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Chapter 10

Tuning of PID controllers


10.1 Introduction

This chapter describes several methods for tuning of controller parameters in PID controllers, that is, methods for nding proper values of Kp , Ti and Td . Some of the methods the Good Gain method1 , and the Ziegler-Nichols method are experimental, that is, they require experiments to be made on the process to be controlled. If you have a mathematical process model, you can of course use these experimental methods on a simulator based on the model. One method Skogestads method is model-based, i.e. you can get good PID parameter values directly from the transfer function model of the process, without doing any experiment. Still, you should verify that the PID tuning is proper by simulating. What is the aim of the controller tuning? If it was possible to obtain, we would like to obtain both of the following for the control system: Fast responses, and Good stability Unfortunately, for practical systems these two wishes can not be achieved simultaneously. In other words:
1

I am responsible of this name.

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122 The faster response, the worse stability, and The better stability, the slower response.

So, for the control system, we look for the following compromise:

Acceptable stability, and medium fastness of response

Figure 10.1 illustrates the two mutual excluding wishes presented above, and the compromise. The gure shows the response in the process output variable due to a step change of the setpoint. (The responses are with three dierent controller gains in a simulated control system.) It is useful to have this compromise in mind when you perform controller tuning.

1.6 Very fast response (good), but poor stability (bad) 1.4 Setpoint (a step) Acceptable stability and medium fastness (good compromise)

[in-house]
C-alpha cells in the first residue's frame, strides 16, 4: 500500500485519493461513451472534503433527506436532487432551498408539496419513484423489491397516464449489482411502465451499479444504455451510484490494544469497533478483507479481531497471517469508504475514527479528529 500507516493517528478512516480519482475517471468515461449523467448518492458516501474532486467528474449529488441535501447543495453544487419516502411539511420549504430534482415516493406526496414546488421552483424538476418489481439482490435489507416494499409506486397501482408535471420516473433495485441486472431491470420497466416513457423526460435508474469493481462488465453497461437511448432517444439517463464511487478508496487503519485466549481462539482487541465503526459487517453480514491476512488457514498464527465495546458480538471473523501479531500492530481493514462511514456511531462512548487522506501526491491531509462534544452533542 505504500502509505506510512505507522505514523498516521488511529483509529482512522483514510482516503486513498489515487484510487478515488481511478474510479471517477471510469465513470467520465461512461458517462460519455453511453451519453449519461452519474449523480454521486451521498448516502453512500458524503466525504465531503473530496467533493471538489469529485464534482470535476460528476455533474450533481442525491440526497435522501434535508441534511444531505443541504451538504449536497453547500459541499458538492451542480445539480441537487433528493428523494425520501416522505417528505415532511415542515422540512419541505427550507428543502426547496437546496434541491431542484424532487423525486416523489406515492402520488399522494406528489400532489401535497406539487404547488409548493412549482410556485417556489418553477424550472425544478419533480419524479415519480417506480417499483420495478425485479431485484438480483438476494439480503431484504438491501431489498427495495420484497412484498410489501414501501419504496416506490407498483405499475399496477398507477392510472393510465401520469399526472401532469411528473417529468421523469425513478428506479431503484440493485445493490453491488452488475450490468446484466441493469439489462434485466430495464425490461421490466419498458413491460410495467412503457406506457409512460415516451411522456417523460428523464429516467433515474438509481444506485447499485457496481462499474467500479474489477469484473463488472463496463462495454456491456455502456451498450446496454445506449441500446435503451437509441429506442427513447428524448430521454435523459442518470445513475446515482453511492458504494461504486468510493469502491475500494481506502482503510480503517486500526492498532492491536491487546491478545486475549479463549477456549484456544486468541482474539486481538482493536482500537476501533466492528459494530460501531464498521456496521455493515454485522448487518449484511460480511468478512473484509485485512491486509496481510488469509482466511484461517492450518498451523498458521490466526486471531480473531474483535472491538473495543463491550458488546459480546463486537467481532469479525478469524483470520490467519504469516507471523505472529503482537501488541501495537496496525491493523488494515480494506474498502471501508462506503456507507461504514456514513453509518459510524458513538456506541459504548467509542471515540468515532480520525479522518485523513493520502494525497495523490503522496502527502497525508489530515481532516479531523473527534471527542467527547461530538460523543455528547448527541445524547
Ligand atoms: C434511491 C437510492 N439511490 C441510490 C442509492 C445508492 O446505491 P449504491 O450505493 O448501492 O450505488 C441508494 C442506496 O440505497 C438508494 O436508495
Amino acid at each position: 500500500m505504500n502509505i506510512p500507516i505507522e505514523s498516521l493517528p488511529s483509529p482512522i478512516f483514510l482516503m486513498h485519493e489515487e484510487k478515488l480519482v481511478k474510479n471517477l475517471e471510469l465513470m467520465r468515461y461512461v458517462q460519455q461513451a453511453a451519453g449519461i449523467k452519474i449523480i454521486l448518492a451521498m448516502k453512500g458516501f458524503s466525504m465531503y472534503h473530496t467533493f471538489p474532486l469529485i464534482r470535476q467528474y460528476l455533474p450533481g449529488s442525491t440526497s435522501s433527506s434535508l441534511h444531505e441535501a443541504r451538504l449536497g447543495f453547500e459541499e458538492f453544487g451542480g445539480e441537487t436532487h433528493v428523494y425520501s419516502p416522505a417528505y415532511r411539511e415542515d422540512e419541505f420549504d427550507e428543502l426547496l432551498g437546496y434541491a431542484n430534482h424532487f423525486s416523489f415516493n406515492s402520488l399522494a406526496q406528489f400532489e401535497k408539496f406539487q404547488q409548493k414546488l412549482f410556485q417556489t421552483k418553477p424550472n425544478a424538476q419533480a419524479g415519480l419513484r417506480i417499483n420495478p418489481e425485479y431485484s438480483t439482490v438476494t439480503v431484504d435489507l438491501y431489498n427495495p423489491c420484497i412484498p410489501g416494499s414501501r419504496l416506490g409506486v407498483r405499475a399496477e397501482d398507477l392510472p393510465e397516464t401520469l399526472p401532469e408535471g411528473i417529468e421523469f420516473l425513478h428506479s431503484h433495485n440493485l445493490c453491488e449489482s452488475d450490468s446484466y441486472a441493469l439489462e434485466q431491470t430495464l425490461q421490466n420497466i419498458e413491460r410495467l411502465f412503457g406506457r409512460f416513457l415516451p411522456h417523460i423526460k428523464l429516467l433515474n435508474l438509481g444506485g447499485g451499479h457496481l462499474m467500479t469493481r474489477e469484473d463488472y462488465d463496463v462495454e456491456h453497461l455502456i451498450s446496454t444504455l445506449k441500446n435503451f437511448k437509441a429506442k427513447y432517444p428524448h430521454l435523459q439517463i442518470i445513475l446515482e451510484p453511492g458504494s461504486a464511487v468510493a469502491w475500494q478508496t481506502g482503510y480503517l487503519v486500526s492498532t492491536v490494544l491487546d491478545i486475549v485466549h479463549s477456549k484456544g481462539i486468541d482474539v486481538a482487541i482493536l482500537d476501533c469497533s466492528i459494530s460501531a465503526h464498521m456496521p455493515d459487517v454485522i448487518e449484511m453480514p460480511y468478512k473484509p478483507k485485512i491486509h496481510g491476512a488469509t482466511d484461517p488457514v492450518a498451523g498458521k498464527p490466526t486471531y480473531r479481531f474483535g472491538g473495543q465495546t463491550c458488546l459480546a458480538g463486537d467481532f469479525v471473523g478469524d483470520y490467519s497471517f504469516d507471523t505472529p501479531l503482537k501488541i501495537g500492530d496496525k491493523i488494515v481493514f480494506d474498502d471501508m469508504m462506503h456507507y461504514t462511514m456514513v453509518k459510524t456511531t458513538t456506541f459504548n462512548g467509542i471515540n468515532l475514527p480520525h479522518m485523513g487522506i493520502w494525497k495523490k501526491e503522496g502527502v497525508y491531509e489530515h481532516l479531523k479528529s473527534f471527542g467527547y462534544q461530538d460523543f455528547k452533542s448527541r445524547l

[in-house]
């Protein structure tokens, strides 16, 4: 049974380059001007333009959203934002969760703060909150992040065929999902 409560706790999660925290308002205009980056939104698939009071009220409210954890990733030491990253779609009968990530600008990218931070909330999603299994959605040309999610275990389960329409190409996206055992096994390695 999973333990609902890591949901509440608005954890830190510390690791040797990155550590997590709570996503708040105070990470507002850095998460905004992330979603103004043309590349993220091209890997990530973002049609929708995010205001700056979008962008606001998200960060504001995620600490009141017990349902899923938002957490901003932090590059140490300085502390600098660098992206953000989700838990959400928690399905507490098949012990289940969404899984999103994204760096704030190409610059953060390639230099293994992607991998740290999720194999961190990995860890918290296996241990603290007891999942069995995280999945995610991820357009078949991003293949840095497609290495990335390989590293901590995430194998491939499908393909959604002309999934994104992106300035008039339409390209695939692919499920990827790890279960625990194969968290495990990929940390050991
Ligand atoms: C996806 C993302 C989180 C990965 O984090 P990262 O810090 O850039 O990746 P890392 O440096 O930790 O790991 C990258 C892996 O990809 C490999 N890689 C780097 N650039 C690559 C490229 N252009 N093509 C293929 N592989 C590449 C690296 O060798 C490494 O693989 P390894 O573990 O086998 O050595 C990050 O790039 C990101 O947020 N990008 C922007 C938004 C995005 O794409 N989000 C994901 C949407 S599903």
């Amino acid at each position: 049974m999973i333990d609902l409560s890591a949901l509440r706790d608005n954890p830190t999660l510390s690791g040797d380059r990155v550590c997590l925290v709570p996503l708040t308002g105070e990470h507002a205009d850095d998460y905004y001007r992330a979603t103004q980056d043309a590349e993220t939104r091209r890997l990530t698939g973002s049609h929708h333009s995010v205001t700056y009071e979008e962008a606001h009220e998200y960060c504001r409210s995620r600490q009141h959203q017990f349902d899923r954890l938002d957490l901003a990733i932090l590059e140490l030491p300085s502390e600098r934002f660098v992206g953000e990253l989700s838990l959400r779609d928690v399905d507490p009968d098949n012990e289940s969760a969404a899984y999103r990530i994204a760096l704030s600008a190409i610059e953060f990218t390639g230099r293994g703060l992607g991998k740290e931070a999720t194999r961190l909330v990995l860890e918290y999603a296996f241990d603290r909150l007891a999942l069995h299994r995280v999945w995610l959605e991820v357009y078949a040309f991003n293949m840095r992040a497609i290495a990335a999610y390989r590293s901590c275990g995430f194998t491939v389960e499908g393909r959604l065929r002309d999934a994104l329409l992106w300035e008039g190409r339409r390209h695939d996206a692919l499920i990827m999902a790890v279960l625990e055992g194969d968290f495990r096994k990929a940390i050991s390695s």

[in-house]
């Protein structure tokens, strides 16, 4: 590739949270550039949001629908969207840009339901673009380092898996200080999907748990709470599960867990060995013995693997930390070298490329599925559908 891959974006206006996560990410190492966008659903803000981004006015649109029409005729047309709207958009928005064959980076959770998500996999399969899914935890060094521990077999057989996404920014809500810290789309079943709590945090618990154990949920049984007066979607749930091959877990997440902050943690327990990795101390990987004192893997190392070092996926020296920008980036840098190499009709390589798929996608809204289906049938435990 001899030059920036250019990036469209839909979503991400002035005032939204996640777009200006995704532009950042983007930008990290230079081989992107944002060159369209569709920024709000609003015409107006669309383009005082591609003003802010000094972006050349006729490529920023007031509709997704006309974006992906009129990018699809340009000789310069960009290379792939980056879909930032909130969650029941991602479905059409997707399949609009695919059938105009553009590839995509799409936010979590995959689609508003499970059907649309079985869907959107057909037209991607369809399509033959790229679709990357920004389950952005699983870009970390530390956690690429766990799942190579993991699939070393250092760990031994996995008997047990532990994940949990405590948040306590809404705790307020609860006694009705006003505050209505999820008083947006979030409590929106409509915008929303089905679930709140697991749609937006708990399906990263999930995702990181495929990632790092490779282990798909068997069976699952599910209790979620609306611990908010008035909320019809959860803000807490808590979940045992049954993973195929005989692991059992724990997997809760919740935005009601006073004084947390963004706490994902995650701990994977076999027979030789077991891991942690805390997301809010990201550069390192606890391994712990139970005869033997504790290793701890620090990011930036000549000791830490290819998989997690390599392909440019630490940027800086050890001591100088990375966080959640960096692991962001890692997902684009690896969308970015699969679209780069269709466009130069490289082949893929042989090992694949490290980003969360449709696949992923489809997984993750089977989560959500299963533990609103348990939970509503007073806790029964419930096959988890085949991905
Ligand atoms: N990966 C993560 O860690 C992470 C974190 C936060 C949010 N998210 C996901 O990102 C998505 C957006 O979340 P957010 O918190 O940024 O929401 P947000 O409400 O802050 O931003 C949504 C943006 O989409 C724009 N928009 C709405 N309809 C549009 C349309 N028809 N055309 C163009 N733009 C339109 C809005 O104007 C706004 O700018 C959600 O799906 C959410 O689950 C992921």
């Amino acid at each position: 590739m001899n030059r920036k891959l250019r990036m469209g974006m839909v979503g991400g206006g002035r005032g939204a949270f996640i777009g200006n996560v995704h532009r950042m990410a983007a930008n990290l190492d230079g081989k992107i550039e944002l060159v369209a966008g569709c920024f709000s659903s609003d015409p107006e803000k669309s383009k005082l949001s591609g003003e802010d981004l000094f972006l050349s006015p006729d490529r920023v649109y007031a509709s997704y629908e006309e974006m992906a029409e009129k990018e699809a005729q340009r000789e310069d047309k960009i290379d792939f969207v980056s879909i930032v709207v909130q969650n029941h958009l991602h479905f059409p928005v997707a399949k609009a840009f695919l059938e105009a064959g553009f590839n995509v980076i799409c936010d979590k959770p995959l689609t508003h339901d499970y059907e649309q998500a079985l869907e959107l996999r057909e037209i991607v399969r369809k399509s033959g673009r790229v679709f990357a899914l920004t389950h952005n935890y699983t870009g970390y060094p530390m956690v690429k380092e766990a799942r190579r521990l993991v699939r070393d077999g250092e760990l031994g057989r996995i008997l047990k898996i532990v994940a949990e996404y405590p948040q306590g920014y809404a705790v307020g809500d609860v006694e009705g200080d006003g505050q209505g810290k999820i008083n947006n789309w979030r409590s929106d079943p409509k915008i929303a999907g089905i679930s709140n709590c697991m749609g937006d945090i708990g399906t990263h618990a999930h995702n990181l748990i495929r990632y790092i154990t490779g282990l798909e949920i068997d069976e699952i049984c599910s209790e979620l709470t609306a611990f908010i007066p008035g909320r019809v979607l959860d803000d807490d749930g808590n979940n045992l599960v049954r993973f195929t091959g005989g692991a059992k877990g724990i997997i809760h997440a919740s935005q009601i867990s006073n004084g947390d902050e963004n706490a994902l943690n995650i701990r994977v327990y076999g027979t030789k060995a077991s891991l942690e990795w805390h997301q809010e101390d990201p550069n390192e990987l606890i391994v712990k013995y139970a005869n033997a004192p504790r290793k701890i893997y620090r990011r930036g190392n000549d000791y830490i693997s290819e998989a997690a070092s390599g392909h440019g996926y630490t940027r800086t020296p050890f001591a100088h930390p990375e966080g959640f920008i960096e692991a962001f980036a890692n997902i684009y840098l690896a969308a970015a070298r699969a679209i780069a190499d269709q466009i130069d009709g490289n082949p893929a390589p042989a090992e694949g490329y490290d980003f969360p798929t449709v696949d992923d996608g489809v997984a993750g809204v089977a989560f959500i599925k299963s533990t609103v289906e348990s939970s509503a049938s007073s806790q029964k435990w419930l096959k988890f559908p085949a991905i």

1.2

0.8

0.6

Very stable (good), but slow response (bad)

0.4

0.2

10

12

14

16

18

20

Figure 10.1: In controller tuning we want to achieve this compromise: Acceptable stability and medium fastness of response. What is acceptable stability more specically? There exists no single denition. One simple yet useful denition is as follows. Assume a positive step change of the setpoint.

123 Acceptable stability is when the undershoot that follows the rst overshoot of the response is small, or barely observable. (If the step change is negative, the terms undershoot and overshoot are interchanged, of course.) The response shown with thick line in Figure 10.1 is representative for acceptable stability. As an alternative to observing the response after a step change of the setpoint, you can regard the response after a step change of the process disturbance. The denition of acceptable stability is the same as for the setpoint change, i.e. that the undershoot (or overshoot depending on the sign of the disturbance step change) that follows the rst overshoot (or undershoot) is small, or barely observable.

10.2

Good Gain method

The Good Gain method2 is a simple method which seems to give good results on the lab and on simulators. The method is based on experiments on a real or simulated control system, see Figure 10.2. (A benet of the method as compared to the Ziegler-Nichols closed loop method, cf. Section 10.3, is that it does not require the control system to be brought into sustained oscillations in the tuning phase.) The procedure described

ySP t ySP e

Controller u0 Manual PID Auto u

y t y

Process

Measured y

Sensor

Figure 10.2: The Good Gain method for PID tuning is applied to the established control system. below assumes a PI controller, which is the most commonly used controller function (more common than the P controller and the PID controller).
2

I am responsible for this name.

124 However, a comment about how to include the D-term, so that the controller becomes a PID controller, is also given. 1. Bring the process to or close to the normal or specied operation point by adjusting the nominal control signal u0 (with the controller in manual mode). 2. Ensure that the controller is a P controller with Kp = 0 (set Ti = and Td = 0). Increase Kp until the control loop gets satisfactory stability as seen in the response in the measurement signal after e.g. a step in the setpoint or in the disturbance (exciting with a step in the disturbance may be impossible on a real system, but it possible in a simulator). If you do not want to start with Kp = 0, you can try Kp = 1 (which is a good initial guess in many cases) and then increase or decrease the Kp value until you observe a slight overshoot but a well damped response. 3. Set the integral time Ti equal to Ti = 1.5Tou (10.1)

where Tou is the time between the rst overshoot and the rst undershoot of the step response (a step in the setpoint) with the P controller, see Figure 10.3.

Step response Setpoint step

Tou

Figure 10.3: Reading o the time between the rst overshoot and the rst undershoot of the step response with P controller 4. Check the stability of the control system by applying a setpoint step. Because of the introduction of the I-term, the loop with the PI controller in action will probably have somewhat reduced stability